A snowy owl was finally reported from Plum Island, apparently preferring the northern end of the island instead of the refuge the past couple of weeks. There have been several snowys at Logan Airport in Boston this season, and even further south, but they seemed to have bypassed our area this year. Maybe a few more will arrive before the winter is through.
There have been other raptors keeping things interesting in our area. In addition to the Cooper’s and sharp-shinned hawks that have been raiding feeder birds in local backyards, there has been a Cooper’s hawk and merlin patrolling the Salisbury Beach State Reservation. A lone kestrel has been hunting along the Plum Island Turnpike, most often sitting on a pole or wire near the Wilkinson Bridge to the island. The raptor show on Plum Island has been very good. Northern harriers are hunting the marshes and fields with up to eight or nine seen in a day. But the winter highlight is always the Rough-legged Hawk. It is a good day when you see this large buteo, which is larger than the common red-tailed hawk. Roughlegs come in light and dark morphs, and they are often seen hovering over a field, much like a kestrel, as it hunts for prey.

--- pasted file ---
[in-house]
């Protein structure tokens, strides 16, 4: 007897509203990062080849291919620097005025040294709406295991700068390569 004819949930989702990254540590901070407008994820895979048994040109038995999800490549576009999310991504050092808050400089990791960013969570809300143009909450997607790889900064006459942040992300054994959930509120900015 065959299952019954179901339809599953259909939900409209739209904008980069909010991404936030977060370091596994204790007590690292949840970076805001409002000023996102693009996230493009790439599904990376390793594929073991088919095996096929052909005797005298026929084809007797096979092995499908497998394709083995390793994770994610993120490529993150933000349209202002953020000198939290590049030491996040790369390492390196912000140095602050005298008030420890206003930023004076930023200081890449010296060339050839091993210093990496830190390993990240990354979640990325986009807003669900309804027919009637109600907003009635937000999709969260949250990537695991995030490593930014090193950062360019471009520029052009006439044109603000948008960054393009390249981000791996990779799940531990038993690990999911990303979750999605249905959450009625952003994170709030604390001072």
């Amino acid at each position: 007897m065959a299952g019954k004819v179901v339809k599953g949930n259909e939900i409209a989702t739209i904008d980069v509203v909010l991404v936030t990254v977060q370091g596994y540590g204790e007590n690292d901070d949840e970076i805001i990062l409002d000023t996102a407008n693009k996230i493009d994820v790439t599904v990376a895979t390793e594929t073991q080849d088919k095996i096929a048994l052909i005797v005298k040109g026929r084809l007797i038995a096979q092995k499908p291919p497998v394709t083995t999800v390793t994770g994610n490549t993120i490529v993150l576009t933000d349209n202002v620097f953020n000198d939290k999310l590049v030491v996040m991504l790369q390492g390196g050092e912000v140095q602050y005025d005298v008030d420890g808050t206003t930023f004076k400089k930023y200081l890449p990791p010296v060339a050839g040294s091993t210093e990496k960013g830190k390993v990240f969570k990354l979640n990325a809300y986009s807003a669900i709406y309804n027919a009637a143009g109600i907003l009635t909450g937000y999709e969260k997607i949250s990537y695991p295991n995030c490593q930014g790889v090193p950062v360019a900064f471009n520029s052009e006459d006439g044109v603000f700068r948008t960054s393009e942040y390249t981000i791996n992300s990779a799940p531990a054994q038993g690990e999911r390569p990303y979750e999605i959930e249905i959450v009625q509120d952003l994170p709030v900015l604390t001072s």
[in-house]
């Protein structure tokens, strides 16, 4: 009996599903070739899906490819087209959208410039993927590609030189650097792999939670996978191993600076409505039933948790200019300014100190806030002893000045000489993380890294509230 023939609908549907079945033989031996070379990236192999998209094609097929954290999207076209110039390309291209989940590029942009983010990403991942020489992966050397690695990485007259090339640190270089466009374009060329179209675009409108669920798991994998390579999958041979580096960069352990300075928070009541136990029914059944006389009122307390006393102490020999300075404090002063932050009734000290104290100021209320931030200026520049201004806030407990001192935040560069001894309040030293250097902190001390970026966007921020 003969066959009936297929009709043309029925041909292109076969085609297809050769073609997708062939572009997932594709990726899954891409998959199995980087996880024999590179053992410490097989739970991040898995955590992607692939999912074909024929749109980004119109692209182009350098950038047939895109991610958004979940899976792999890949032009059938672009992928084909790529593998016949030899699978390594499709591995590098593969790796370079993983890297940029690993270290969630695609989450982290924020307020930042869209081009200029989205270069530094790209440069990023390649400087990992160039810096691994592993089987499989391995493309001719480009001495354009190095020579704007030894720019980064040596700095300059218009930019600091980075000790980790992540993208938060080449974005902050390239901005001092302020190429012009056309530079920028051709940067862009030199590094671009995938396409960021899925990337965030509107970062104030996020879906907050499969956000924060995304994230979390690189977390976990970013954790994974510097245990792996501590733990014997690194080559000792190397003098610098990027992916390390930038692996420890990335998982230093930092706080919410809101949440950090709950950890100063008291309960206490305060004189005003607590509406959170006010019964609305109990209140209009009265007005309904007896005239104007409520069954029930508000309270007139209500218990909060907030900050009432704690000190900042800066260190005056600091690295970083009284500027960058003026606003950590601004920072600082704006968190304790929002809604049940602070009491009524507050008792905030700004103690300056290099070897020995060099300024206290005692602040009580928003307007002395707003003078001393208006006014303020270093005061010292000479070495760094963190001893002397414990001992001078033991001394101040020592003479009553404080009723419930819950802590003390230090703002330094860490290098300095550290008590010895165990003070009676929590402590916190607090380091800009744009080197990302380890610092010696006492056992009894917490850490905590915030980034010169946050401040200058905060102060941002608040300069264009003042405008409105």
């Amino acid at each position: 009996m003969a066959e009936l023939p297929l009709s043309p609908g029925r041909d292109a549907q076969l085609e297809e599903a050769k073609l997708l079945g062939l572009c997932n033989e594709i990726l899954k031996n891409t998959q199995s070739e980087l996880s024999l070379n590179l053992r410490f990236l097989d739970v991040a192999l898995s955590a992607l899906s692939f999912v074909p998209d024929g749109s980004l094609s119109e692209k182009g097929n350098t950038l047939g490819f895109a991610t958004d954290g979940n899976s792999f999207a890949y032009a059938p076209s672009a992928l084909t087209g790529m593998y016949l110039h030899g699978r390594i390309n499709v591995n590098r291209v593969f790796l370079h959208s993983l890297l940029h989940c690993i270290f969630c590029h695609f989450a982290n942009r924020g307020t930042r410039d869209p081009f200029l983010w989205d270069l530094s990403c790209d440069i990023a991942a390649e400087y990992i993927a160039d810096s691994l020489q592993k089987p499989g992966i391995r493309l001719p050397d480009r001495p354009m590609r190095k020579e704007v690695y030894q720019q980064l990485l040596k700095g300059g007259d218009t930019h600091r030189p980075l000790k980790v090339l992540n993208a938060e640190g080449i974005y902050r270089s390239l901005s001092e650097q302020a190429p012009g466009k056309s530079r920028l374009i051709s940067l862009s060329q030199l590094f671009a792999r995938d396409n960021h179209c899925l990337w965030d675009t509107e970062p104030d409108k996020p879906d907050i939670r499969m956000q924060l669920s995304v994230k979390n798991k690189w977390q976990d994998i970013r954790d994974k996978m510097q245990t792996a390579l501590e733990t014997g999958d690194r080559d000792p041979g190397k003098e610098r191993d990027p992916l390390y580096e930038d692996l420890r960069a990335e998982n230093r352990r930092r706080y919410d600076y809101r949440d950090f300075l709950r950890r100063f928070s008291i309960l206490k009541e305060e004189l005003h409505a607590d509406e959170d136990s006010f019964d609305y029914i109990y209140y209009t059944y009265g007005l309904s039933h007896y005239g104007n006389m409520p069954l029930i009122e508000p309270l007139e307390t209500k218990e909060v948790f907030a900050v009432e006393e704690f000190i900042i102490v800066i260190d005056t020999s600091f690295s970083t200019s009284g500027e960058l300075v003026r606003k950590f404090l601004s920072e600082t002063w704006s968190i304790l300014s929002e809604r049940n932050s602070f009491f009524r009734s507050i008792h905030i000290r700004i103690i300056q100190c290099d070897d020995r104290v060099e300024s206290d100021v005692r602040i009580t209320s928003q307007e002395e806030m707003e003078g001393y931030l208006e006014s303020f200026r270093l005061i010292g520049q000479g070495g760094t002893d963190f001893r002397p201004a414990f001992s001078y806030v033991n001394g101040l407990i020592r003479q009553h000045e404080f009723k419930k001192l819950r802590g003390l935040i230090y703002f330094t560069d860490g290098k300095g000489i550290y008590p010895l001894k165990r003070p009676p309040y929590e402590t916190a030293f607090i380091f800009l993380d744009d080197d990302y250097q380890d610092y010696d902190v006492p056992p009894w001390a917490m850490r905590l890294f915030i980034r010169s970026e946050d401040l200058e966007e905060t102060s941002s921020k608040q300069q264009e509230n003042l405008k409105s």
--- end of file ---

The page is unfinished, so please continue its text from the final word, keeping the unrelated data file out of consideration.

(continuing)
Seeing one or two in a day is special, but Paul Roberts, of Medford, counted five last Saturday which made for a spectacular day:
“Today was simply one of the best Rough-legged Hawk days I’ve ever had on Plum Island or anywhere else — five Rough-legged Hawks: one dark morph female, one dark morph male, one brown or intermediate morph, and two light morph (including one female). We had a smallish light morph down by Bill Forward Pool and then had four roughlegs hunting essentially over the town marker field and the dunes east of there. Winds were 20 to 35-plus mph out of the southwest and the birds were loving it, hanging and hovering into the winds. We had the male dark morph perched; He looked so small I first mistook him for a crow, but he took off and joined the much larger female.